Producers: Lars Knudsen and Ari Aster Director: Ari Aster Screenplay: Ari Aster Cast: Joaquin Phoenix, Patti LuPone, Amy Ryan, Nathan Lane, Kylie Rogers, Denis Ménochet, Parker Posey, Zoe Lister-Jones, Armen Nahapetian, Julia Antonelli, Stephen McKinley Henderson, Richard Kind and Hayley Squires Distributor: A24
There are plenty of striking images in Ari Aster’s third film, but they’re all part of an epic odyssey that ultimately proves a grossly self-indulgent exercise in simplistic Freudian psycho-babble. The story they combine to tell is a threadbare affair—a zonked-out “Mommy Dearest” tale revved up to absurd proportions and played as sour black comedy. (It isn’t for nothing that a statue of Madonna and Child becomes a motif in various forms.)
The Beau of the title is Beau Wassermann (Joaquin Phoenix), a timid, or rather preternaturally and perpetually terrified, fellow. The picture opens literally with a bang as he’s born, with his mother Mona (played in her younger years by Zoe Lister-Jones, and later by Patti LuPone) screaming not with joy but fury. We’ll learn later that Beau’s father had died at the moment of his conception, and that Beau has inherited his heart murmur. No wonder he’s petrified at the thought of having sex.
Beau lives alone in a scummy apartment located in a nightmarish urban hellscape, afraid to venture out into streets populated by throngs of scary people—like the over-tattooed guy who chases him maniacally—and, reportedly, by a naked knife-wielding slasher who roams unimpeded. He does find some brief solace in the presence of his therapist (Stephen McKinley Henderson), who prescribes a new medication for anxiety relief, since he’s about to catch a plane visit his mother on the anniversary of his father’s demise. The therapist also asks, blithely, whether he drams of killing his mother. Beau is shocked at the suggestion.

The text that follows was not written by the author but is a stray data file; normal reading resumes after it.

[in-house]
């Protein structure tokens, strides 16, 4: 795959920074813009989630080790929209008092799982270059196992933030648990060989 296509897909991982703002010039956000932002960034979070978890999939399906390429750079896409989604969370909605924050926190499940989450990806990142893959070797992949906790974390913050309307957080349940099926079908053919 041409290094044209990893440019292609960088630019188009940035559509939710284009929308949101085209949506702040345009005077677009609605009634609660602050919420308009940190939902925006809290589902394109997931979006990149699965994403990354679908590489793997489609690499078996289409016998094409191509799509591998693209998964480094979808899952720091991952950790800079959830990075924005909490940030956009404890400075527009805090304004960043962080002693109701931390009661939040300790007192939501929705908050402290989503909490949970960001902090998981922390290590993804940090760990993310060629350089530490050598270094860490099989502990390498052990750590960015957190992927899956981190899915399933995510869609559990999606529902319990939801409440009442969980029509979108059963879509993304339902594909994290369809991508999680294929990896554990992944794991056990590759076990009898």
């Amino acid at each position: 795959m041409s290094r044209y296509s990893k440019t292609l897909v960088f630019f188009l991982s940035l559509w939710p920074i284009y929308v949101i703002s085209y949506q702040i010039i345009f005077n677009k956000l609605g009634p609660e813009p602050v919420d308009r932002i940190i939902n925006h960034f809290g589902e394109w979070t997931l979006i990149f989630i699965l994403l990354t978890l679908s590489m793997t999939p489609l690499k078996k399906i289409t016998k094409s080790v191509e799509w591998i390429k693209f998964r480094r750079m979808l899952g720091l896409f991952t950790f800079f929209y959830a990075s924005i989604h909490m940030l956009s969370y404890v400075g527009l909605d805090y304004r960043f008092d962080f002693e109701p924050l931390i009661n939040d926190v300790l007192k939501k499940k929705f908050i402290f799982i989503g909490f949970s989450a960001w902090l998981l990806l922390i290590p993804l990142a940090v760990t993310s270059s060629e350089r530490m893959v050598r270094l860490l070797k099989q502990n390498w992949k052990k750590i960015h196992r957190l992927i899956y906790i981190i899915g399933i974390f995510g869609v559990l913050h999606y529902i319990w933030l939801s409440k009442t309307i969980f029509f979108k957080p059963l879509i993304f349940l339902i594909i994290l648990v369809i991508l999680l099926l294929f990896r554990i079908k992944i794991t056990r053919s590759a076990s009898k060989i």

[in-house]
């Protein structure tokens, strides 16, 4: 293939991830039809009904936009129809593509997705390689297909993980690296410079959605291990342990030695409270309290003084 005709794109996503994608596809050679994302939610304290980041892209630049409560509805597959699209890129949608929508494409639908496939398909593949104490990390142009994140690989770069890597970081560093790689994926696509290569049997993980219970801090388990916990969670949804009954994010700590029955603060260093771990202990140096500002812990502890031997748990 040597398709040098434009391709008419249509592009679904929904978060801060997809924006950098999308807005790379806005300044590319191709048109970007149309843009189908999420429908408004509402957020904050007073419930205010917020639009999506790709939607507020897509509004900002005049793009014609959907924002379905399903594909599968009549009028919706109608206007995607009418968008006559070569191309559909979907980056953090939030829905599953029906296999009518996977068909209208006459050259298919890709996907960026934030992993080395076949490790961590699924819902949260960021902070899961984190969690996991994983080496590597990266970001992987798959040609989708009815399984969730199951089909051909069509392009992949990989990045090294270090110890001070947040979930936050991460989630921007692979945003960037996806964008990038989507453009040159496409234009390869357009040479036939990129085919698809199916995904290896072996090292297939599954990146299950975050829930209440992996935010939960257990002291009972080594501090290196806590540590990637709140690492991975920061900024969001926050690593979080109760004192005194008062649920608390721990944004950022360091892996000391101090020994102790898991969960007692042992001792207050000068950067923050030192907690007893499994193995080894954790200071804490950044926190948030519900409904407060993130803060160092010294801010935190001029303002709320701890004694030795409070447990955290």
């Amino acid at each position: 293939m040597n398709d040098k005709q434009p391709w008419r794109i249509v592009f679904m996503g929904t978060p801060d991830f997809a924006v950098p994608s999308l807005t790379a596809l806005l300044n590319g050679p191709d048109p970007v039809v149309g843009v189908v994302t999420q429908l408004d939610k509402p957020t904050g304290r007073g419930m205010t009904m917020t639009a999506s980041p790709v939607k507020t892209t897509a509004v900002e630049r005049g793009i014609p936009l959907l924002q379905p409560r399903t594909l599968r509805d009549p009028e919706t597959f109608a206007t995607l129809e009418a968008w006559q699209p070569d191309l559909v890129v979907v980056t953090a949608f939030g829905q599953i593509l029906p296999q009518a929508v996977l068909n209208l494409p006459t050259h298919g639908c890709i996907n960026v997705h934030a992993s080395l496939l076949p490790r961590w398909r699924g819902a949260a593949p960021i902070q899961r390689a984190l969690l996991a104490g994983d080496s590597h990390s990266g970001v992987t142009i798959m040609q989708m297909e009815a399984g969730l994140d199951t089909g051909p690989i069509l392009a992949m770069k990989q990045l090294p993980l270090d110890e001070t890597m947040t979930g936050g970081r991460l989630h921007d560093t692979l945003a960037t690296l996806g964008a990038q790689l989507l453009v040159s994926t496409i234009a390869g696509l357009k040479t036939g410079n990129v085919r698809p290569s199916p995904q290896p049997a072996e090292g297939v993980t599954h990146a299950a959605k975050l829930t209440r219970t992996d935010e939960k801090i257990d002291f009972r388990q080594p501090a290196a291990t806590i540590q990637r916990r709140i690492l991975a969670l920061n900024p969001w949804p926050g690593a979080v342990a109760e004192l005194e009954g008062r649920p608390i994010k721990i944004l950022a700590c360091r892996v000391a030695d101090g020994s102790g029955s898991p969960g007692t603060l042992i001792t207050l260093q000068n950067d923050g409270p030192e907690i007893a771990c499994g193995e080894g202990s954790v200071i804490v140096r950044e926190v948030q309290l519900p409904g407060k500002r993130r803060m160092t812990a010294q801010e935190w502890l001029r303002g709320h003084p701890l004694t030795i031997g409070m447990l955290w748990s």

But everything then goes wrong for poor Beau. Chased back into his apartment by that tattooed wild man, he finds the dilapidated, graffiti-blighted building has become home to a dangerous spider, and his sleep is ruined by an unseen neighbor’s slew of notes demanding that he turn down the music, though he’s not playing any, and by that neighbor’s audio retaliation. The next morning he oversleeps, and in a rush to pack and leave for the airport discovers that his key has been stolen. He phones Mona to explain his delay, but after taking his medication—which the doctor has ordered must be taken with water—discovers that the water has been turned off. Venturing out to buy bottled water at a convenience store, he watches in horror as the building—and his apartment in particular—are taken over by the street mob. After spending the night outside, he goes back to his apartment, where he tries to take a bath, only to have a man clinging to the ceiling fall on him. Beau runs into the street naked and screaming, but not only runs into the knife-wielding serial killer but is hit by a truck.
If all this sounds like too much, rest assured it’s only the beginning of Beau’s journey to a reckoning with his past. There follow two long, bizarre episodes offering different perspectives on family. In the first, he’s treated at their home by the couple who hit him with their truck—Roger (Nathan Lane), a gregarious surgeon, and his entrepreneur wife Grace (Amy Ryan), who put him in the room of their hostile teen daughter Toni (Kylie Rogers). The home is a cartoonish portrait of weird suburban life, in which the couple also host a demented veteran named Jeeves (Denis Ménochet), who served with their son, who died, they repeatedly say, in Caracas.